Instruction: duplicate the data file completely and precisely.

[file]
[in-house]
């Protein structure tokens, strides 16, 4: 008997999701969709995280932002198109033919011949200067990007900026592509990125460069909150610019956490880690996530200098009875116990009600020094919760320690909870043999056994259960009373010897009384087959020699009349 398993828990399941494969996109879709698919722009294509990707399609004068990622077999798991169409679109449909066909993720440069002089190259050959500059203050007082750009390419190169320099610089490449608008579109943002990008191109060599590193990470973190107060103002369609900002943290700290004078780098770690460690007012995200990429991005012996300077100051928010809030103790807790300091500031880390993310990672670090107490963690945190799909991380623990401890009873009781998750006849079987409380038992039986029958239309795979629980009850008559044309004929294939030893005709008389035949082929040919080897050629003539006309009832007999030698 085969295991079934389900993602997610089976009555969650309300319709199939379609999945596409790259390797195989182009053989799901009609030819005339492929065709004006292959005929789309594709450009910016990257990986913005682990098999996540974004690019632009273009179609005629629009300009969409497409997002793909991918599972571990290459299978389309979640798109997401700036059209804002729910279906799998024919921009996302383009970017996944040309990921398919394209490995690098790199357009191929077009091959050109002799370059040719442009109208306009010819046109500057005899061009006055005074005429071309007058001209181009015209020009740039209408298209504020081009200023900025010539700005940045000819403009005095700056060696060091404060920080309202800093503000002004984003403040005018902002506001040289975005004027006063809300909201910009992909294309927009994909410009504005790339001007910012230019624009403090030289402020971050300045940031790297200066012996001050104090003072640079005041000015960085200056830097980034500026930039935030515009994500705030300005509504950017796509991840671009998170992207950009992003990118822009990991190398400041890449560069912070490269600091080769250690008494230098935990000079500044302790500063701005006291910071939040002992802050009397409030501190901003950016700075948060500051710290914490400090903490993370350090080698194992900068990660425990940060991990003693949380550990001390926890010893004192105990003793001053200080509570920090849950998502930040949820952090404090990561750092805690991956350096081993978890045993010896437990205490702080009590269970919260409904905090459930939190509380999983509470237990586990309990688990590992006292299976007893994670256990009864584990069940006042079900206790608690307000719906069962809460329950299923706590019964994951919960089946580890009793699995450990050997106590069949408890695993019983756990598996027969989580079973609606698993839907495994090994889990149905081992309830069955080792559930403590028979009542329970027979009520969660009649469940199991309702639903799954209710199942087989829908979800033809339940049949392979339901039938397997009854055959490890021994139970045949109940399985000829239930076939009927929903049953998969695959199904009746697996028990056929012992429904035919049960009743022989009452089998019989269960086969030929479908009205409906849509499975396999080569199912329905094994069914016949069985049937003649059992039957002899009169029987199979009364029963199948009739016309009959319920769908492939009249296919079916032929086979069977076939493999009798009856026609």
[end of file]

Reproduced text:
[in-house]
């Protein structure tokens, strides 16, 4: 008997999701969709995280932002198109033919011949200067990007900026592509990125460069909150610019956490880690996530200098009875116990009600020094919760320690909870043999056994259960009373010897009384087959020699009349 398993828990399941494969996109879709698919722009294509990707399609004068990622077999798991169409679109449909066909993720440069002089190259050959500059203050007082750009390419190169320099610089490449608008579109943002990008191109060599590193990470973190107060103002369609900002943290700290004078780098770690460690007012995200990429991005012996300077100051928010809030103790807790300091500031880390993310990672670090107490963690945190799909991380623990401890009873009781998750006849079987409380038992039986029958239309795979629980009850008559044309004929294939030893005709008389035949082929040919080897050629003539006309009832007999030698 085969295991079934389900993602997610089976009555969650309300319709199939379609999945596409790259390797195989182009053989799901009609030819005339492929065709004006292959005929789309594709450009910016990257990986913005682990098999996540974004690019632009273009179609005629629009300009969409497409997002793909991918599972571990290459299978389309979640798109997401700036059209804002729910279906799998024919921009996302383009970017996944040309990921398919394209490995690098790199357009191929077009091959050109002799370059040719442009109208306009010819046109500057005899061009006055005074005429071309007058001209181009015209020009740039209408298209504020081009200023900025010539700005940045000819403009005095700056060696060091404060920080309202800093503000002004984003403040005018902002506001040289975005004027006063809300909201910009992909294309927009994909410009504005790339001007910012230019624009403090030289402020971050300045940031790297200066012996001050104090003072640079005041000015960085200056830097980034500026930039935030515009994500705030300005509504950017796509991840671009998170992207950009992003990118822009990991190398400041890449560069912070490269600091080769250690008494230098935990000079500044302790500063701005006291910071939040002992802050009397409030501190901003950016700075948060500051710290914490400090903490993370350090080698194992900068990660425990940060991990003693949380550990001390926890010893004192105990003793001053200080509570920090849950998502930040949820952090404090990561750092805690991956350096081993978890045993010896437990205490702080009590269970919260409904905090459930939190509380999983509470237990586990309990688990590992006292299976007893994670256990009864584990069940006042079900206790608690307000719906069962809460329950299923706590019964994951919960089946580890009793699995450990050997106590069949408890695993019983756990598996027969989580079973609606698993839907495994090994889990149905081992309830069955080792559930403590028979009542329970027979009520969660009649469940199991309702639903799954209710199942087989829908979800033809339940049949392979339901039938397997009854055959490890021994139970045949109940399985000829239930076939009927929903049953998969695959199904009746697996028990056929012992429904035919049960009743022989009452089998019989269960086969030929479908009205409906849509499975396999080569199912329905094994069914016949069985049937003649059992039957002899009169029987199979009364029963199948009739016309009959319920769908492939009249296919079916032929086979069977076939493999009798009856026609």